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  1. I wrote to Kit not long ago asking for advice for a problem and it was suggested that I post here. For over two years now, I have been dealing with headaches / neck / jaw pain. It is difficult to pinpoint exactly where I am feeling it, as the jaw, front of the neck and suboccipital muscles all feel afflicted. Muscles in the shoulder and middle/ upper back will tighten as well, on one side. The pain will be experienced almost always upon waking, though it will usually alleviate somewhat once I get up and move around a little bit. I cannot lie around in bed at all once I wake up. At seemingly random points throughout the day, the pain will return. It will also wake me up in the night. The randomness of the pain returning is the most maddening part, as I do not feel as though I am stressed sometimes, yet the pain will still come. Perhaps my awareness is so limited, that I simply cannot let myself relax. I have been made aware of the idea that most are aware of the concept of relaxation, but cannot actually invoke the experience. Perhaps I fall into this basket. Kit recommended that I try the hip flexor and neck stretches, and in particular the latest ones from the YouTube channel. I did so (my hip flexors are incredibly tight, especially on one side, from skateboarding - I assume) Kit also recommended that I try cultivate a daily relaxation practice. In response, I began to do the lying relaxation scripts. There is absolutely no doubt that these are effective - both in inducing a state of deep relaxation in the moment (which I honestly believe I had NEVER been able to do before) and in increasing bodily awareness throughout the next day. In the following three days, I experienced complete, sustained relief from the pain, for literally the first time in years. This was incredible - I was ecstatic. Life was beautiful once again. On the third day, I began to stress about one thing or another - the pain returned. I am now feeling as though I am “chasing the dragon” in trying to recreate the relief. I am trying to do the same stretching exercises, though I feel as though I may be stretching far too frequently and not giving the muscles enough time to recover. When the pain comes, however, it is hard to restrain myself from the utopia that stretching provided in the recent past. The pain is also now returning whilst I am trying to do the lying relaxations. I don’t know whether this is because I am missing a muscle group that needs to be stretched, or whether my muscles have been overworked, or whether I am simply stressed and unable to relax. I have just tried one of the seated mediation audios which was better and relatively pain free - I will continue with these. It’s worth noting here that I am currently about 2 weeks out from my final law exams. Undoubtedly stress levels are higher than usual and this must be playing a significant role in this affliction. However I have been experiencing this pain at relatively consistent levels throughout the past 2 years, whether on holidays or during the uni semester. I have only sought to properly resolve the pain and enhance my relaxation in the last few weeks, whereas in the past I was merely putting up with it. I do not know whether it is the stress that is causing the pain, or whether it is the pain that is causing the stress. When the pain occurs, I side with the latter. I find it hard to be relaxed when in pain, and as mentioned, it is severely disrupting my sleep, which only contributes to the stress experienced the next day. I’m sorry for the length of this post and the lack of cohesion. I realise I am probably rambling and I have no specific question. Any thoughts would be deeply appreciated.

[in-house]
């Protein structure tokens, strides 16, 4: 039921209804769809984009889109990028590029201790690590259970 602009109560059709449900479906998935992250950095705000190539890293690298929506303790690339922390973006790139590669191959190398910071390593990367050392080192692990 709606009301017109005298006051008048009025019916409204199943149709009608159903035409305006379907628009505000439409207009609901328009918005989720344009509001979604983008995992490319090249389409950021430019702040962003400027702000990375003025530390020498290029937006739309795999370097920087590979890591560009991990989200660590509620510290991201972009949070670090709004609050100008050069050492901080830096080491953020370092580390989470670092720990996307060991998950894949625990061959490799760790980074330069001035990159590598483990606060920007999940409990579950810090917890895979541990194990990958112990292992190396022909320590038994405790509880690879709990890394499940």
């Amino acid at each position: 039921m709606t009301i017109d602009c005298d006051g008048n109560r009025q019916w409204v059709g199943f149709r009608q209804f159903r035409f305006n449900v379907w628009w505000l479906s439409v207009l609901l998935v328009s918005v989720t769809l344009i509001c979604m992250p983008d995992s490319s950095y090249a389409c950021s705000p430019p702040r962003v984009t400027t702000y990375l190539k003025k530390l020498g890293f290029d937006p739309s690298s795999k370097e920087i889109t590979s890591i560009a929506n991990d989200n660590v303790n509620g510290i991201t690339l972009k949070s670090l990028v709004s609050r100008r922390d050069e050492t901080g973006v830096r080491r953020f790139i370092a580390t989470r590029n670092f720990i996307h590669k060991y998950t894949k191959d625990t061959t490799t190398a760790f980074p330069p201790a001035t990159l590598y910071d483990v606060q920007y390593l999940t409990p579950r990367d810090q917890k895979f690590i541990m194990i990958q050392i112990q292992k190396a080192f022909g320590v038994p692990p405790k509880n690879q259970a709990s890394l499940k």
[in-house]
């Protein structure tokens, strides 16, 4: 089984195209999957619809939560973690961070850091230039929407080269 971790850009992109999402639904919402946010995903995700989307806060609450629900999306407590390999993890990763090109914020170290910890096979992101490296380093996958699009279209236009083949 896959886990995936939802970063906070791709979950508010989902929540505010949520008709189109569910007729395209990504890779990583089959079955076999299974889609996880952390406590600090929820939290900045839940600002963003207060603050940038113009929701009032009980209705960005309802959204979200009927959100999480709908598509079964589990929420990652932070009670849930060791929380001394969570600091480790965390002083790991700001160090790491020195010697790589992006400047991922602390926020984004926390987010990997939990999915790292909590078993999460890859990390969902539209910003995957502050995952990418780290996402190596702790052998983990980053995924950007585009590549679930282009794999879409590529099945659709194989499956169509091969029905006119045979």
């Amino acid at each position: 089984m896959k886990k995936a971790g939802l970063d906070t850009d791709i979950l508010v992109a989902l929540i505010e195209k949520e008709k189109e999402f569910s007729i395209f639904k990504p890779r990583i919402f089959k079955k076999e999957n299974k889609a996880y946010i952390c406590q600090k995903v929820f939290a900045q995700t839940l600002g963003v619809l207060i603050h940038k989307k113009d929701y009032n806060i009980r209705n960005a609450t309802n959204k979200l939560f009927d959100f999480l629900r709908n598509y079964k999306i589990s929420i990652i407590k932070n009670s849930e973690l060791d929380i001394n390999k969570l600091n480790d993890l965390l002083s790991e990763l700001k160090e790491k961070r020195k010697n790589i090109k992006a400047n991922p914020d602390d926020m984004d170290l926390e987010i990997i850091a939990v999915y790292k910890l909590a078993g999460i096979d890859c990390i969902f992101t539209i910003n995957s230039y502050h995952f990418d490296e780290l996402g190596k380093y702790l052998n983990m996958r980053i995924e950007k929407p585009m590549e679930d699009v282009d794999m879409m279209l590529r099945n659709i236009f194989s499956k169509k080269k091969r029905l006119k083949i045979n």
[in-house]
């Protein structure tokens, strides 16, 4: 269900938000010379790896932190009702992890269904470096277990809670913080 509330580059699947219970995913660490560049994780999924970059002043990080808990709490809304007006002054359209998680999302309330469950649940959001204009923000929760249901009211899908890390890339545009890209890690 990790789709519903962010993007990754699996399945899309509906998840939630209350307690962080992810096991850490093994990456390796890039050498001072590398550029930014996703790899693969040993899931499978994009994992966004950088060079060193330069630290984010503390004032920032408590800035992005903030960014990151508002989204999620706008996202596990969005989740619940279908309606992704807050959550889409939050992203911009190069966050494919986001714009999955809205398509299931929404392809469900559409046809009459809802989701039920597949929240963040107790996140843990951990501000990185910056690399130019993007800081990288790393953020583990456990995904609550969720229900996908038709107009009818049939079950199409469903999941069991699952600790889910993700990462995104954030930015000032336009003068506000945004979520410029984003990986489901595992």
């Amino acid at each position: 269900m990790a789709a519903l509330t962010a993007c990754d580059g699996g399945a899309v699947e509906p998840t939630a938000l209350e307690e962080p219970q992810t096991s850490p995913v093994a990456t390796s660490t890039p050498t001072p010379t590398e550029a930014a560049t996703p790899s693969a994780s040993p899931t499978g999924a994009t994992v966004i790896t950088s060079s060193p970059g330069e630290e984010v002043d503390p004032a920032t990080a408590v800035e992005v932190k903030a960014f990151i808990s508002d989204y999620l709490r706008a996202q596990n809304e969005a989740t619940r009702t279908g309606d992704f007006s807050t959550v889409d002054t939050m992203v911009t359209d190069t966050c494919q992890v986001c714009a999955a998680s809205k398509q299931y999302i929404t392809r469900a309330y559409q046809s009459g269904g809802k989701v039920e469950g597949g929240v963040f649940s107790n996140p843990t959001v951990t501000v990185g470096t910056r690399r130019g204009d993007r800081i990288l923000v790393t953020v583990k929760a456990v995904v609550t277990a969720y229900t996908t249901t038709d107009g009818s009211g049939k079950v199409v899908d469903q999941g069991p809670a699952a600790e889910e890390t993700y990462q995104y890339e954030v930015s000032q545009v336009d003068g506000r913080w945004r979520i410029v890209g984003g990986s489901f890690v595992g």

2. Kit suggested that I started a new thread on tinnitus, extracing postings from my earlier thread on Body Awareness. So here it is. Most of what is here will have been removed from the earlier thread to avoid duplication, but some will remain to keep continuity. Jim: Here’s my essay on the differences between what I call the natural approach, and the biological approach, using tinnitus as an example. Its needs to be long, but we all know we need to get away from the sound-bite culture, so I am sure you will bear with me – and even read to the end. Kit: “Let me illustrate my thesis by mentioning that I have severe tinnitus (to the extent of being functionally deaf in my L ear) but this is not any kind of problem for me (I have been a meditator for 30-odd years, and awareness and relaxation a special focus). In other words, my mind de-emphasises what could otherwise be maddening. The same techniques can be useful in all similar problems.” Jim: First, some background. It is now clear that the great majority of cases of tinnitus are due to denervation hypersensitivity – i.e., when deprived of its normal input, the central nervous system generates its own activity instead. Therefore although Kit has suggested the tinnitus made him deaf in the left ear, I suggest the causation was probably the other way round. There was probably some earlier hearing loss (maybe so little that it was not noticed), and the tinnitus developed as a result. The hearing loss then progressed further, so appeared to be the result, not the cause, of the tinnitus. The second point I want to make about tinnitus is that many people find it very ANNOYING. It is like those sounds that may not matter to us at first (neighbours’ music, dripping taps, etc) but after a bit they get on our wick, and can become overwhelming. Part of this response is our feeling that the sound SHOULD NOT HAPPEN – but we are helpless in doing anything about it. And it does not need to be very loud for this to happen. In the “natural” approach, this annoyance reaction, which drives the very negative effects of tinnitus, is uncoupled, by meditation or other techniques. The sound remains present, but has become neutral in its effects. This is clearly the method that Kit has used. The advantages of this method are that it needs no equipment or specialist medical input, and the methods developed can be applied to a wide range of situations. Very valuable indeed! Until recently, this was the only approach available. Indeed, when I first developed my own tinnitus a decade or two ago, and went to a friend who was an ENT surgeon for an assessment, and his response was “Just put up with it. I can put up with mine and it doesn’t trouble me.” So it was clearly OK for him. The trouble is, this does not work for many people. It did not work for me, much as I would have liked it to. And when people are told to fix something themselves, when they have come for help and clearly cannot fix themselves, then this can lead to despair, increased stress, and a worsening of their symptoms in a vicious spiral downwards. Tinnitus is sometimes described as so stressful that it leads people to suicide, though the statistics show this only happens in those who are also facing a lot of other stressors at the same time. Luckily I knew therapy was available, and went straight round the corner to the next clinic and got it. This is called Tinnitus Retraining Therapy. For anyone reading this, who has tinnitus, this is what you should be putting into Google to find a practitioner. The logic, backed by data from animal experiments, is that every time we let tinnitus annoy us, the neural connections between the auditory pathways and the parts of the brain that signal annoyance get strengthened. Every time we have tinnitus and it does not annoy us, the connections get weakened. The basis of tinnitus retraining therapy is (among other things) to play a sound through headphones that sounds rather like the tinnitus, but not quite, at roughly comparable loudness, so we can hear both at once. The sound through the headphones does not annoy us, because we can control it if we want, and by directing our attention to that sound rather than the tinnitus, the neural pathways connecting the tinnitus to the annoyance parts of the brain get weakened. The result is that though we can often still hear the tinnitus once the headphones are removed, it does not annoy us any more. And because the neural pathways are getting weakened, the tinnitus might disappear completely – or, as commonly happens, come back briefly (and not annoyingly) only when our attention is drawn to it (by someone talking about tinnitus, for instance). My guess is that Kit used meditation and other techniques to achieve the same uncoupling. Many people however need help to achieve this. The next stage of my own tinnitus journey happened a year or so ago, when my hearing loss (probably as a result of ageing) progressed further, and under this extra challenge, the tinnitus returned. But I was already using the tinnitus retraining techniques on my own as a routine. How could I deal with this new challenge? Here I turned to my scientific training (and I was also inspired I should add by an article in the Weekend Australian that you might have seen, about an American called Moskowitz who conquered his own chronic pain through visualisations - this is also described in “The Brains Way of Healing” by Norman Doidge). It is known that if an area of the brain is deprived of its normal input, neural connections from adjacent areas will invade and initiate their own activity (actually, the connections are probably there all along, but their activity is normally suppressed). In hearing, this means that if a part of the brain that normally responds to signals at say 8 kHz is no longer getting an input, neurones responding to say 6 kHz, will end up activating the area (much of the pioneering work on this was done at Monash). So with the guidance of my audiogram, which showed a steeply rising hearing loss at 8 kHz, I made up a stimulus with its energy concentrated just below this frequency, using the free sound editing program Audacity. I took some music (rather repetitive guitar music) speeded it up so it sounded like a twittering (so it would be meaningless but have temporal fluctuations that would keep the system stimulated), shifted it in frequency and then filtered it, so all the energy was all in the 6 – 8 kHz band, and put it as a loop on my ipod and listened at a level just above detection threshold. I put it on to fall asleep at night, and lo and behold, the tinnitus went very quickly. So this showed how an increased understanding of the physiology could make a cure when other methods had failed. There are a few interesting points I can make now. One is that when I first heard my new auditory stimulus, I felt “YES”! Somehow I felt very welcoming towards it. It was though the sound was an old friend, that I had been wanting to hear all along, and had been missing. I suggest that at long last neurones that had been deprived of stimulation were getting some, and this produced a welcoming emotional response. Similar reactions have been noted by others when their aberrant neural inputs have been corrected. Second point – why can tinnitus be so very annoying? This may seem no-brainer, but once the question is posed, you realise, why is it so different from the other sounds that we hear all the time that do not annoy us? The reason comes down to the neurophysiology. The auditory system, like all other sensory systems, has different components. We have the specific system, which I can liken to a motorway. It is fast and efficient and its job is to get the signals analysed precisely and quickly so that they can be acted on cognitively with minimal delay. But the motorway pathways are surrounded by other pathways, more like country lanes. They are slower, meander, and connect with lots of other pathways (and to other sensory modalities as well). They also preferentially connect to the emotional systems, including attention and arousal which also means annoyance. For reasons peculiar to their cell biology, these pathways seem particularly sensitive to the loss of normal input, and so become particularly hyperactive when deprived. So any stimulus that does get in, will drive the “annoyance” response particularly strongly. This is why tinnitus can be so annoying. Finally, do these findings suggest a drug treatment, so we can just pop a pill and forget about it? (no more hard work!) While animal studies have suggested drugs that might be useful, none in practice have turned out to be particularly effective, or without too many drawbacks. But it is quite likely that one day these studies will show an effective drug treatment. So in summary how do I compare the “natural” and “biological” approaches? The natural approach is simple, low tech, and can potentially be applied to many different situations. However it takes time and discipline and not many people it seems can achieve it. The biological approach needs input from professionals, and costs money, but is usually very effective, even for people for whom the natural approach has failed completely. And one can use it to derive variants (as I did) to deal with situations of varying difficulty. But both approaches have the same underlying logic (almost, anyway - my second approach was doing something different). One could say that the biological approach uses targeted baby steps, devised as a result of understanding the biology, to achieve the same result as the purely natural approach, and that the desired outcome is more easily achievable by a wider range of people. Finally – and here I am going into deep water and may regret it. But why can some people make the natural approach work and others not? Clearly, practice and discipline come into it. But as well as that, there may be some underlying biological variables that we do not know about. My ENT surgeon implied that there was not an issue – dealing with tinnitus came naturally to him. He is (or was then) a nice, calm, social, well adjusted person who could stand a lot of stress – just what is needed in a surgeon who has to perform very delicate and sometimes life-threatening operations for hours on end (life-threatening when they do intracranial surgery). Very different from a scientist like me who has chosen another path, because it suited my own very different basic temperament. Is this a factor? I don’t know. However we do tend to make moral judgements about peoples’ responses to these situations, when in fact it may be driven by basic differences in biology (types of neurotransmitter enzymes inherited for instance). As for a lit review on tinnitus, which Kit mentioned, a little book called "An Introduction to the Phyisology of Hearing" by one James O. Pickles has a few pages on it, though it is not at an introductory level (my little joke - when I was starting to study science, all the most advanced books seemed to be called "An Introduction to..." - implying now you're getting onto the REAL stuff). Jim. Kit: I would love to read your book; I just tried to order it from Amazon, but an error message was returned "we cannot ship to your nominated address". WTF? Jim: First, some background. It is now clear that the great majority of cases of tinnitus are due to denervation hypersensitivity – i.e., when deprived of its normal input, the central nervous system generates its own activity instead. Therefore although Kit has suggested the tinnitus made him deaf in the left ear, I suggest the causation was probably the other way round. There was probably some earlier hearing loss (maybe so little that it was not noticed), and the tinnitus developed as a result. The hearing loss then progressed further, so appeared to be the result, not the cause, of the tinnitus. Kit: This very likely is true and I was going to make exactly the same point about plantar fasciitis: removing what I consider to be the necessary stimulation from one's feet by insulating them from the environment (shoes) is the cause: the brain/neural system needs this information, and 'looks harder' for it by turning up the volume on the signal from the plantar fascia. Hypersensitivity of the plantar fascia is the result. I wonder how much of EDS might be explained by similar mechanisms, and whether the Mast cell activation syndrome difference is the result of this, rather than the cause? Yes please to starting a tinnitus thread, and cut and paste from the threads above. Re. my L ear: I think that both processes proceeded; in the sense that the loudness of the tinnitus increased as well as the deafness increased. One of the reasons I have not had my hearing tested for so many years is that I think the hearing aid technology that does allow one to hear better does not change the tinnitus. The retraining therapy you mention is of interest to me; perhaps we can talk about this some time. (End of extract) Jim.